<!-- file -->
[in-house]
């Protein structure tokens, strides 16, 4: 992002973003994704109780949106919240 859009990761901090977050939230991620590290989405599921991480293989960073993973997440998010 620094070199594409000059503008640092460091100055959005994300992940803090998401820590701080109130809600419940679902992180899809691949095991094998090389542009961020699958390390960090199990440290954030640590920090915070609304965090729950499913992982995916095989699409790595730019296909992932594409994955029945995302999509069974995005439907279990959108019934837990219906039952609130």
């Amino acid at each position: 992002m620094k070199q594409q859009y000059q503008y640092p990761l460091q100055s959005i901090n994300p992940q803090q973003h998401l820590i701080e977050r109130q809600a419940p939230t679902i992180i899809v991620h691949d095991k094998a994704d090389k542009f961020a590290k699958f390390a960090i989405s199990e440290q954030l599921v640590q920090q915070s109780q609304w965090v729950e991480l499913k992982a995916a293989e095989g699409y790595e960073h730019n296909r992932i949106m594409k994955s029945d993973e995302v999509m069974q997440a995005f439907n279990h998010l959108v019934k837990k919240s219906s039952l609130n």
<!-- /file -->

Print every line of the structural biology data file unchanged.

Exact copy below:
[in-house]
């Protein structure tokens, strides 16, 4: 992002973003994704109780949106919240 859009990761901090977050939230991620590290989405599921991480293989960073993973997440998010 620094070199594409000059503008640092460091100055959005994300992940803090998401820590701080109130809600419940679902992180899809691949095991094998090389542009961020699958390390960090199990440290954030640590920090915070609304965090729950499913992982995916095989699409790595730019296909992932594409994955029945995302999509069974995005439907279990959108019934837990219906039952609130």
């Amino acid at each position: 992002m620094k070199q594409q859009y000059q503008y640092p990761l460091q100055s959005i901090n994300p992940q803090q973003h998401l820590i701080e977050r109130q809600a419940p939230t679902i992180i899809v991620h691949d095991k094998a994704d090389k542009f961020a590290k699958f390390a960090i989405s199990e440290q954030l599921v640590q920090q915070s109780q609304w965090v729950e991480l499913k992982a995916a293989e095989g699409y790595e960073h730019n296909r992932i949106m594409k994955s029945d993973e995302v999509m069974q997440a995005f439907n279990h998010l959108v019934k837990k919240s219906s039952l609130n």